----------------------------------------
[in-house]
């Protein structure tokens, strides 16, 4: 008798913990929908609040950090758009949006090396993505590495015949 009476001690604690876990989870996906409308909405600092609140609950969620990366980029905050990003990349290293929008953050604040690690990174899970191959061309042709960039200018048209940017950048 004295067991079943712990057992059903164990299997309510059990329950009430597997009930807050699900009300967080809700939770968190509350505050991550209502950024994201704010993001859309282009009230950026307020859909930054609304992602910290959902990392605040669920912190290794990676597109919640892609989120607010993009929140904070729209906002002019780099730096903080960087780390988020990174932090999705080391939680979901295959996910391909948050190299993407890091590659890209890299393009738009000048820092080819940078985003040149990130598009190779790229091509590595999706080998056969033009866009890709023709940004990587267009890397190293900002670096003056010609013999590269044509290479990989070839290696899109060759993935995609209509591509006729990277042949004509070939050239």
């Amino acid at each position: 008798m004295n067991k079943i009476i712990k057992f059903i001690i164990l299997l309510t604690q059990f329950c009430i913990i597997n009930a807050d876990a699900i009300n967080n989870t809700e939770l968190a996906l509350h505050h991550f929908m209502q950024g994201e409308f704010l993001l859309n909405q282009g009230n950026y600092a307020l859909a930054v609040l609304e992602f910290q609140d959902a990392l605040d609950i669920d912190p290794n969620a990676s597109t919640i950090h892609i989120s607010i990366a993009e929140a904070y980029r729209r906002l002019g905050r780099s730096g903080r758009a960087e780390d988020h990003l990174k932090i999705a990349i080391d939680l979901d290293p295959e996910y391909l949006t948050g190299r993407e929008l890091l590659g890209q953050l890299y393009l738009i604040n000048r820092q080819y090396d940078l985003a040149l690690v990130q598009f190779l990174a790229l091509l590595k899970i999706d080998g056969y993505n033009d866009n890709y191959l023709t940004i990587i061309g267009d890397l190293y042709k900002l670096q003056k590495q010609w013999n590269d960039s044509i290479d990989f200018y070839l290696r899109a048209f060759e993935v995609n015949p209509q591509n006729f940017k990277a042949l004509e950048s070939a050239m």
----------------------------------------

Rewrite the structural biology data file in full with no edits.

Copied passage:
[in-house]
């Protein structure tokens, strides 16, 4: 008798913990929908609040950090758009949006090396993505590495015949 009476001690604690876990989870996906409308909405600092609140609950969620990366980029905050990003990349290293929008953050604040690690990174899970191959061309042709960039200018048209940017950048 004295067991079943712990057992059903164990299997309510059990329950009430597997009930807050699900009300967080809700939770968190509350505050991550209502950024994201704010993001859309282009009230950026307020859909930054609304992602910290959902990392605040669920912190290794990676597109919640892609989120607010993009929140904070729209906002002019780099730096903080960087780390988020990174932090999705080391939680979901295959996910391909948050190299993407890091590659890209890299393009738009000048820092080819940078985003040149990130598009190779790229091509590595999706080998056969033009866009890709023709940004990587267009890397190293900002670096003056010609013999590269044509290479990989070839290696899109060759993935995609209509591509006729990277042949004509070939050239």
């Amino acid at each position: 008798m004295n067991k079943i009476i712990k057992f059903i001690i164990l299997l309510t604690q059990f329950c009430i913990i597997n009930a807050d876990a699900i009300n967080n989870t809700e939770l968190a996906l509350h505050h991550f929908m209502q950024g994201e409308f704010l993001l859309n909405q282009g009230n950026y600092a307020l859909a930054v609040l609304e992602f910290q609140d959902a990392l605040d609950i669920d912190p290794n969620a990676s597109t919640i950090h892609i989120s607010i990366a993009e929140a904070y980029r729209r906002l002019g905050r780099s730096g903080r758009a960087e780390d988020h990003l990174k932090i999705a990349i080391d939680l979901d290293p295959e996910y391909l949006t948050g190299r993407e929008l890091l590659g890209q953050l890299y393009l738009i604040n000048r820092q080819y090396d940078l985003a040149l690690v990130q598009f190779l990174a790229l091509l590595k899970i999706d080998g056969y993505n033009d866009n890709y191959l023709t940004i990587i061309g267009d890397l190293y042709k900002l670096q003056k590495q010609w013999n590269d960039s044509i290479d990989f200018y070839l290696r899109a048209f060759e993935v995609n015949p209509q591509n006729f940017k990277a042949l004509e950048s070939a050239m």